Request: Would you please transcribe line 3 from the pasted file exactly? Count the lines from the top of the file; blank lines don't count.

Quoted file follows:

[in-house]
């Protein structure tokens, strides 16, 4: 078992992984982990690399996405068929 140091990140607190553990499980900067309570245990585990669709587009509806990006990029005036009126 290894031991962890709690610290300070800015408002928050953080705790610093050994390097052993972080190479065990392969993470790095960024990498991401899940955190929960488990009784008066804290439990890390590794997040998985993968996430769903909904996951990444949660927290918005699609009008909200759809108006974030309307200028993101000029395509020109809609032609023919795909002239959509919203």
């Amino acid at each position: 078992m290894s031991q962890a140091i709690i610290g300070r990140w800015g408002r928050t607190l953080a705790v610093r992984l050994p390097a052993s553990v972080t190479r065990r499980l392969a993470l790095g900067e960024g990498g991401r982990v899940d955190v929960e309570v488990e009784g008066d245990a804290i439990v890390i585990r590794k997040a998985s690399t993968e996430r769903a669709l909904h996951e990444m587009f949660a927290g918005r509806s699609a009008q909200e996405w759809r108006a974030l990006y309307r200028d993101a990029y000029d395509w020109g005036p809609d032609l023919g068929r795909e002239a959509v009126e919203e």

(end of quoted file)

């Amino acid at each position: 078992m290894s031991q962890a140091i709690i610290g300070r990140w800015g408002r928050t607190l953080a705790v610093r992984l050994p390097a052993s553990v972080t190479r065990r499980l392969a993470l790095g900067e960024g990498g991401r982990v899940d955190v929960e309570v488990e009784g008066d245990a804290i439990v890390i585990r590794k997040a998985s690399t993968e996430r769903a669709l909904h996951e990444m587009f949660a927290g918005r509806s699609a009008q909200e996405w759809r108006a974030l990006y309307r200028d993101a990029y000029d395509w020109g005036p809609d032609l023919g068929r795909e002239a959509v009126e919203e």